Tim Eaton

Nota: Este archivo abarca los artículos publicados por el autor desde el 1 de abril de 2009. Para fechas anteriores realice una búsqueda entrecomillando su nombre.

Firefighters and rescuers respond after armed men stormed the headquarters of Libya's National Oil Company in Tripoli on 10 September. Photo: Getty Images.

Last month, the leaders of Libya’s Government of National Accord (GNA), the Central Bank of Libya (CBL) and the High State Council agreed a long-awaited package of economic reforms.

But, without accompanying structural reform they can at most offer a short-term fix.  The recent fighting in Tripoli illustrates the inextricable links between control over the distribution of state revenues and conflict. A sustainable political settlement must therefore include economic components.

Long-anticipated reform

One of the principal goals of the reforms announced on 12 September is to curb profiteering from the state’s resources by those who can access foreign currency at the official rate (1.38 LYD=1 USD) and sell at the black-market rate (currently 5.3 LYD=1 USD).  …  Seguir leyendo »

Libyan rebels gather on the outskirts al-Agila. (Nasser Nasser/AP)

For too long, the economic drivers of Libya’s conflict have received insufficient attention. But this may be about to change. Ghassan Salamé, the U.N. special envoy to Libya, has his sights set on targeting Libya’s “economy of predation.”

“I think this is the most important issue today in Libya,” he recently told Reuters. “It is, at least in my modest view, the heart of the matter in Libya.” He is right.

In Libya, networks of armed actors, corrupt business executives and politicians continue to find ways to make money through avenues such as the smuggling of fuel or people, the diversion of state resources and the growth of extremely profitable protection rackets.…  Seguir leyendo »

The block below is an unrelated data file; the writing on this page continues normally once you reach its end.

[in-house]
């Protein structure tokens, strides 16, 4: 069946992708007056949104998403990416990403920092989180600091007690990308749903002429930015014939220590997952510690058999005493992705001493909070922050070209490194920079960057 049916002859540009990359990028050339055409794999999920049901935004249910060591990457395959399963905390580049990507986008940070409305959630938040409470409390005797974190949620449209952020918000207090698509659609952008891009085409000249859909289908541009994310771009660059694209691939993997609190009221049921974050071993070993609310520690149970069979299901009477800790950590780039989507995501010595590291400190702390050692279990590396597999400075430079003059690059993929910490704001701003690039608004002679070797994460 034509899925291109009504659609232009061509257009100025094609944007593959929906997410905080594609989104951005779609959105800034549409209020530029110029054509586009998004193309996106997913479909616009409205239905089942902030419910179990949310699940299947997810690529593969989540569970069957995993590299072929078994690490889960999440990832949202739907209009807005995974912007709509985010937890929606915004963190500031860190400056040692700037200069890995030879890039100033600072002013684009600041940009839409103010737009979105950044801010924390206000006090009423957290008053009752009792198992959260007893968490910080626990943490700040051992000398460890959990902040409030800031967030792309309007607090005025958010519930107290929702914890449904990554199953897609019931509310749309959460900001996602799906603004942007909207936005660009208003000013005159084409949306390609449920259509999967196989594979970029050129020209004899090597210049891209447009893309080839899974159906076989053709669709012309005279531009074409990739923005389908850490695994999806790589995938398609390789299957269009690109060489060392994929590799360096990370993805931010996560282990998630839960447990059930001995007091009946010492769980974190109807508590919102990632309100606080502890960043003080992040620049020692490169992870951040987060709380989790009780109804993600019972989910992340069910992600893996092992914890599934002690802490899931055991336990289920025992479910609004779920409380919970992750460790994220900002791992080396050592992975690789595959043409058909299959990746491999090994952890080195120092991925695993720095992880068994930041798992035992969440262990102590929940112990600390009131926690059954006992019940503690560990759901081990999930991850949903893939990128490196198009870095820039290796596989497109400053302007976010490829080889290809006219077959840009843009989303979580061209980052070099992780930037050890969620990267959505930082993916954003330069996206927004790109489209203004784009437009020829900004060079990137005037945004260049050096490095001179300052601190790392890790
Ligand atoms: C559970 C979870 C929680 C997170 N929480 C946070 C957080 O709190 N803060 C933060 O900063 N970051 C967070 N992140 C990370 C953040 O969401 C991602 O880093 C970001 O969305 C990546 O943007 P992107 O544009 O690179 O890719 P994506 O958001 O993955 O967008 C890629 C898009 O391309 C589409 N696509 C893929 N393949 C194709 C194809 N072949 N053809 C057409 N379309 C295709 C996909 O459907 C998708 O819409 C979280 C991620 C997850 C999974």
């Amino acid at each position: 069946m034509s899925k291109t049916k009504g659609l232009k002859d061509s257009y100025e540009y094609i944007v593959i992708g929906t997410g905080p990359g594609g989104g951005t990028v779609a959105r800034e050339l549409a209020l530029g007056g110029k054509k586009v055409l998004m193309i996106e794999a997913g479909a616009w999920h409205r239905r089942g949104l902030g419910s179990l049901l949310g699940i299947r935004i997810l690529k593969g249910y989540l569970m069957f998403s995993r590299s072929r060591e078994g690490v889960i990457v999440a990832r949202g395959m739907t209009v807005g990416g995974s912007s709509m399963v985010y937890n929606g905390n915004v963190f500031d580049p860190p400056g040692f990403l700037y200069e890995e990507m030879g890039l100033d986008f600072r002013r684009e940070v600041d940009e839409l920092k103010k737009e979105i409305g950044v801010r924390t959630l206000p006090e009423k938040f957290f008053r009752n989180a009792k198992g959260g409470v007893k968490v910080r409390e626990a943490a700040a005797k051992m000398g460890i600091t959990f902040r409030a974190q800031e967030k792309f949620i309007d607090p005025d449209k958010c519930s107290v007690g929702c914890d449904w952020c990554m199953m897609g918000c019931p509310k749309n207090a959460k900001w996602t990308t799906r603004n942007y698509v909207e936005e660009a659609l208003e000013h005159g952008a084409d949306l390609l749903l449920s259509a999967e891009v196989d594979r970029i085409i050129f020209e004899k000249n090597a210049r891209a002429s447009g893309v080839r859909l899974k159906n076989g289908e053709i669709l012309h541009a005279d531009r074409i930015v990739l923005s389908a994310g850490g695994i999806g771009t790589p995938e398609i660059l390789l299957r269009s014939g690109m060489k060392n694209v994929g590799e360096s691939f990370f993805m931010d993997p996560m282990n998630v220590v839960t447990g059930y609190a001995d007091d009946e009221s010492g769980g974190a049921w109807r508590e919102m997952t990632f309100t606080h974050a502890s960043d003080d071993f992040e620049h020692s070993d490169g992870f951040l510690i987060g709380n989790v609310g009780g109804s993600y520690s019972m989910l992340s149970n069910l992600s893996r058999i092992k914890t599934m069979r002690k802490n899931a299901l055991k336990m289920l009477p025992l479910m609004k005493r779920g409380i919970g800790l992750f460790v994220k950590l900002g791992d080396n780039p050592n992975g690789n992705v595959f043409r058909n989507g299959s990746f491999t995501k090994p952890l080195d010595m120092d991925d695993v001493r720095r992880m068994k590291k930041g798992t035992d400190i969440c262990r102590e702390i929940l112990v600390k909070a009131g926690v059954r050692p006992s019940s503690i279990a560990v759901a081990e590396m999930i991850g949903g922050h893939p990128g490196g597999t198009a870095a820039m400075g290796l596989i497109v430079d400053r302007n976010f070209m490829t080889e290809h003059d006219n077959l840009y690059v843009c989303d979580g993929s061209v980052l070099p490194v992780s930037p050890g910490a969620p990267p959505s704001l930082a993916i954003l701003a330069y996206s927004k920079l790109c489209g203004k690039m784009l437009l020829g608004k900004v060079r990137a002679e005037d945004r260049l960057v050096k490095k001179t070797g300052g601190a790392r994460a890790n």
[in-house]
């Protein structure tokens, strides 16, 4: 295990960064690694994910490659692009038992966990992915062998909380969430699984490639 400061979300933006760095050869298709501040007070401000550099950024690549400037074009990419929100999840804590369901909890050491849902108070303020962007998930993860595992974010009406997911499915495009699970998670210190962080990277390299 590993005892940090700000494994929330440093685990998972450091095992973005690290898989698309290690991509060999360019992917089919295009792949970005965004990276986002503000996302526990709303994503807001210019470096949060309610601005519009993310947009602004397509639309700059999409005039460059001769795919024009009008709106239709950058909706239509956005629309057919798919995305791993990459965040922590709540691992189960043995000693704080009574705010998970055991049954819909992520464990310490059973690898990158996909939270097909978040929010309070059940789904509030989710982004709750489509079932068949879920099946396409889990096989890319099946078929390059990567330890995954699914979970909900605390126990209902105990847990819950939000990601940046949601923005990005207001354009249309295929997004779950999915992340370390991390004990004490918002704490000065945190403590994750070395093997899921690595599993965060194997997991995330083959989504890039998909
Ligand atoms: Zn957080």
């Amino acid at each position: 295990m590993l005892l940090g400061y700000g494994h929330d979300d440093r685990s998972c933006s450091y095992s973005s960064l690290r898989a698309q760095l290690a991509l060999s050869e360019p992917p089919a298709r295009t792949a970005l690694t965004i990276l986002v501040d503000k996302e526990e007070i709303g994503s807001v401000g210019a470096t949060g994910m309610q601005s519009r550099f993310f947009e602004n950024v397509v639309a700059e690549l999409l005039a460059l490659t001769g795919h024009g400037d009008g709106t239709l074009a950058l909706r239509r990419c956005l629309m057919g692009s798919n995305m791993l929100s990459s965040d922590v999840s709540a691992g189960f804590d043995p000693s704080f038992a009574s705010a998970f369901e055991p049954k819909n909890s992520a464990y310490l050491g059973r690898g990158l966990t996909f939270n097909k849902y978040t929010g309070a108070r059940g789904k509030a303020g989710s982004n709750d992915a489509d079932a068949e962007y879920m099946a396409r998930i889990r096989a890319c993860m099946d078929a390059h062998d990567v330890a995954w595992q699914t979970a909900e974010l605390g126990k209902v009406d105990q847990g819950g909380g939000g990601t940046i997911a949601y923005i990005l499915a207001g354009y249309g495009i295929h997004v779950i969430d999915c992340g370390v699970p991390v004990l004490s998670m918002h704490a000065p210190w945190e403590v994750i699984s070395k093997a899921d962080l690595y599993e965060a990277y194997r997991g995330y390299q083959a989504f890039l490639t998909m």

It has been almost three months since UN Special Representative for Libya Ghassan Salamé launched his ambitious 12-month action plan for Libya. Salamé’s programme seeks to amend the Libyan Political Agreement (LPA) that spawned the Government of National Accord, pass a constitution and hold presidential and parliamentary elections.

That timeline always looked ambitious. Salamé has had some notable successes, re-establishing the UN’s lead in negotiations and resuscitating a dormant political process. But now he faces the challenge of convincing Libyan powerbrokers to focus their efforts on succeeding in elections rather than fighting a drawn out battle over amendments to the LPA.…  Seguir leyendo »

Last week, seven African and European leaders met in Paris to discuss means of reducing illegal migration from North Africa to Europe. They face significant challenges: during the first seven months of this year 115,109 migrants succeeded in crossing the Mediterranean Sea to Europe in search of a better life.

For Europe, the political task of managing the arrival of these newcomers is considerable. Nationalist populism – turbocharged by voter concern over migration remains a powerful force. Yet, the scaremongering over the size of refugee flows obscures a broader picture of migration in West Africa and the Sahel, driven by long-term development-centred challenges.…  Seguir leyendo »

The meeting convened by French President Emmanuel Macron to find common ground on a solution to Libya’s crisis may prove to be a platform to relaunch a political process, or it may be a road to nowhere. The efforts of Ghassan Salamé, who officially took up his post last week as the UN’s new special representative for Libya, will have a significant say in determining which.

Salamé chaired the Paris meeting, and has extensive experience of the UN system, having worked with the UN Assistance Mission to Iraq and as a senior adviser to former UN Secretary General Kofi Annan. His experience of the fractious Lebanese political scene, as minister of culture, is also likely to be instructive.…  Seguir leyendo »

President Donald Trump’s authorisation of missile strikes on the Shayrat airbase in Syria last week has divided opinion. For some, the action was a proportionate response to the alleged use of chemical weapons by the regime of President Bashar al-Assad. For others, it is a strategically meaningless move that may serve to escalate the Syrian conflict rather than bring it closer to a resolution. How one assesses the effectiveness of the strikes is largely dependent on the context in which they are being judged.